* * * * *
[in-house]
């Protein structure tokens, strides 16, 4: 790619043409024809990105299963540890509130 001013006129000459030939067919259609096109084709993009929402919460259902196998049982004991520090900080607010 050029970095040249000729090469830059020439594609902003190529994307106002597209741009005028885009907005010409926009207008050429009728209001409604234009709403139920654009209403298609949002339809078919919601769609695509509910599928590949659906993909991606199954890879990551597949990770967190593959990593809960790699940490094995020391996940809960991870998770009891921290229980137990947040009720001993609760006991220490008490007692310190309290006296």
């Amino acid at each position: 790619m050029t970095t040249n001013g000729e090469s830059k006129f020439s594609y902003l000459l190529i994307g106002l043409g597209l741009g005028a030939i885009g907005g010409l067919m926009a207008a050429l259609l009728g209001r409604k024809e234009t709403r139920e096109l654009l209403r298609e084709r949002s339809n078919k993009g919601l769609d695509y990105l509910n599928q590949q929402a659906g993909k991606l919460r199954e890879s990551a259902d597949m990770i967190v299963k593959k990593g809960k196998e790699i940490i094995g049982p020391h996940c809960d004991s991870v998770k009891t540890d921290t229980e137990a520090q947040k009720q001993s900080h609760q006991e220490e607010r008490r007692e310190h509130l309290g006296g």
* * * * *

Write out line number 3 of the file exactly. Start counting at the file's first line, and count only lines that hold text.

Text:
């Amino acid at each position: 790619m050029t970095t040249n001013g000729e090469s830059k006129f020439s594609y902003l000459l190529i994307g106002l043409g597209l741009g005028a030939i885009g907005g010409l067919m926009a207008a050429l259609l009728g209001r409604k024809e234009t709403r139920e096109l654009l209403r298609e084709r949002s339809n078919k993009g919601l769609d695509y990105l509910n599928q590949q929402a659906g993909k991606l919460r199954e890879s990551a259902d597949m990770i967190v299963k593959k990593g809960k196998e790699i940490i094995g049982p020391h996940c809960d004991s991870v998770k009891t540890d921290t229980e137990a520090q947040k009720q001993s900080h609760q006991e220490e607010r008490r007692e310190h509130l309290g006296g």